Dixon made a face that was barely visible, but Sydney knew her point was made; prolonged interrogation by Jack Bristow was a daunting prospect for any agent, let alone a young woman who'd just been taken from her homeland. "I'll see what I can do," he agreed. "And Syd? Good work today."

"Good night," she said with a sad smile, and quietly left the Rotunda.

Sark was waiting for her in the parking garage, already in the driver's seat of her car. The ride home was blissfully silent, full of the soothing static rush of the highway that made no demands on her time or energy. She stared out at it, already half-asleep, and tried not to notice that Sark had something on his mind.

It nearly worked. But by the time they reached her bedroom, curiosity had gotten the best of her. When her jacket was on a chair and her gun placed on the bedside table, Sydney squared her shoulders and did her best to rally. One last thing before bed. It would be fine.

"What?" she asked, knowing she might regret it.

"In your conversation with Agent Weiss, you hesitated to confirm our relationship." She opened her mouth to respond without thinking, but he just held up a hand and fixed her with those implacable, calculating blue eyes. "Sydney. If you're having doubts, now would be the time to share them."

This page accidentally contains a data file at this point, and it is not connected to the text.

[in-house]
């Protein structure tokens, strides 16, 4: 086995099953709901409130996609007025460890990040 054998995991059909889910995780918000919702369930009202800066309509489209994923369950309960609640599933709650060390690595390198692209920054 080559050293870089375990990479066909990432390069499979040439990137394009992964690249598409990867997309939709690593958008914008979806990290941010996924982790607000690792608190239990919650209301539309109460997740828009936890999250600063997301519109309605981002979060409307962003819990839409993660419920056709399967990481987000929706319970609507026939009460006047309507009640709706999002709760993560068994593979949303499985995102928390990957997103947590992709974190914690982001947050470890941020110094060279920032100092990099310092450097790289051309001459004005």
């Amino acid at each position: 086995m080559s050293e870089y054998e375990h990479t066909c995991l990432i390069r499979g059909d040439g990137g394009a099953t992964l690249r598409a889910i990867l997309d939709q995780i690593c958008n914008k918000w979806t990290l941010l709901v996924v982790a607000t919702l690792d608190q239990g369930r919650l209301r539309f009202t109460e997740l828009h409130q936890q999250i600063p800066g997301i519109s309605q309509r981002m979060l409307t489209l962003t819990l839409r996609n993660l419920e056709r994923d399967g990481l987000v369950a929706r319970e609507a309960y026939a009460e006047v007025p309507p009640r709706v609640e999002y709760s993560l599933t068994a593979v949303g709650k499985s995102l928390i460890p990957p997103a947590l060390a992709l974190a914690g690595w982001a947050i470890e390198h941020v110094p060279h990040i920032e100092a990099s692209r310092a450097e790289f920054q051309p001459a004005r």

It was absolutely, unequivocally not the time for anything. Not in the state she was in. Almost anyone would have known that, but Sark wasn't almost anyone. And even though Sydney chose Sark knowing there would be moments like this, all she could think was that she'd hurt him and all she could feel was guilt.

"No," she breathed, quiet and raw. Sydney blinked back a sudden, absurd onslaught of tears— it was mostly exhaustion, but there was more to it than that. The mental and emotional tightrope was wearing thin and she knew it. Everything was strategy and evasion now, lulling the Covenant into a false sense of security when all she wanted to do was let the bastards burn. Instead of attacking them openly she had to dance around the edges and watch innocent people die. It was depleting every reserve she had and she didn't know if she could do this much longer.

Sark stepped forward, haltingly, with a change in his eyes. Not understanding, but regret.

"I apologize," he murmured, reaching out to cradle her face in his hands. "I . . ." The words trailed away, and he bit his lip. Lost. "Perhaps you should sleep."

She stripped down to a tank top and slipped into bed. Into his arms. When her breath hitched in her throat, he just held her close, careful, until she remembered and let it all go in one long, shuddering exhalation. Sark's chin tucked against her shoulder and his fingers traced a line on her hip.

It was warm and it was safe, and she was going to be all right.

A/N: Happy New Year, everybody!

As always, thank you so much for your patience, and for being the best readers and reviewers anyone could ask for. Every single time I get a review, or a notification that someone put these stories on their alerts or favorite, I flail at my computer like a small and ridiculous child. You guys are absolutely wonderful.